These are tough decisions and are the ones that usually keep clients from moving forward with their estate plans. Your attorney will assist you in making the right choice. Furthermore, these decisions are not "fixed in stone". As long as you are competent, you can change your mind and your estate plan. For example, if a week after you have decided to name your brother as guardian for your minor children you find out he is getting divorced, you can change your mind and pick someone else. If later on you reconsider, you can appoint him again. The same is true for who you pick to make decisions for you while you are incapacitated and who you pick to be the executor of your will. So make the best decision you can with the information you have right now and be ready to change your mind, and your estate plan, if necessary. If the only change you make to your estate plan is the name of your guardian and or the name of your executor, this can be done very easily and inexpensively.

If you have previously done an estate plan with another attorney and currently have signed estate planning documents, the attorney will want to review copies of these documents to determine how well they fit into your current situation or whether revisions are necessary.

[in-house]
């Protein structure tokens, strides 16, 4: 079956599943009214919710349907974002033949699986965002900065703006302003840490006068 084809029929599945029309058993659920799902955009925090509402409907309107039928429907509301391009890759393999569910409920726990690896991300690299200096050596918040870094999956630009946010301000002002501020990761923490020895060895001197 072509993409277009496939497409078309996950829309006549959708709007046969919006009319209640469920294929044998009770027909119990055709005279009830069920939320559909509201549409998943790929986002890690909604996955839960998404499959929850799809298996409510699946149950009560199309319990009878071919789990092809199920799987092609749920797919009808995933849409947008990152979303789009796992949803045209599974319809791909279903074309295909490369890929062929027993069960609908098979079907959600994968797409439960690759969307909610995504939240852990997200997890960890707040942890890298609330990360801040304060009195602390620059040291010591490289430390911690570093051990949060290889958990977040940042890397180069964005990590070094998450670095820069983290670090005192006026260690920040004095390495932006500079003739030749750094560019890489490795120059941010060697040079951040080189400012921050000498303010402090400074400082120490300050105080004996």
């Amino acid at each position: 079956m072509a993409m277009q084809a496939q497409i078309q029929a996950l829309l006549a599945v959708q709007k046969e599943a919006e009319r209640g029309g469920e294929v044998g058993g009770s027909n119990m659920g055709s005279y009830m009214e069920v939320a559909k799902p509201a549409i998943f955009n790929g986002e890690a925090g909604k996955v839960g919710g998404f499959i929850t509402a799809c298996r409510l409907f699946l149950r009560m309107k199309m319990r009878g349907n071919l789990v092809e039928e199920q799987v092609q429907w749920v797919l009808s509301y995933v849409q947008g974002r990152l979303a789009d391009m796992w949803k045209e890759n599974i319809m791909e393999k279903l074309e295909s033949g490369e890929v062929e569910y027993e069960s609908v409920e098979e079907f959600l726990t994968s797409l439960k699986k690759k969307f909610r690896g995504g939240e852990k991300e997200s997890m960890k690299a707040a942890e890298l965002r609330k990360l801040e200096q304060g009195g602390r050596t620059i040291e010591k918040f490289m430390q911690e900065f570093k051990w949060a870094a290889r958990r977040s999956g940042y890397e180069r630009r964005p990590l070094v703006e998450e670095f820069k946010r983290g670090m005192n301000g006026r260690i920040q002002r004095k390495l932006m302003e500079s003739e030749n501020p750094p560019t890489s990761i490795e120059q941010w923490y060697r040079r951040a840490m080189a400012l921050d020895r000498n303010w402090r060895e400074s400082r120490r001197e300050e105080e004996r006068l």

Once we have a good idea of what your life is like and what is important to you, the attorney will make a variety of recommendations. As with many things in life, there will often be trade-offs. In making recommendations, we will point out these trade-offs and together you and the attorney will come up with a unique plan that meets your specific goals. Thus, the planning phase is really a joint effort between you and the attorney.

Sometimes the Planning Phase can be completed in a single meeting. Sometimes it takes several meetings, and/or a combination of meetings, follow-up emails and/or telephone conferences to complete this important phase. We stand ready to do "whatever it takes" to make you feel comfortable with your estate planning decisions.

Next... 2. The Document Phase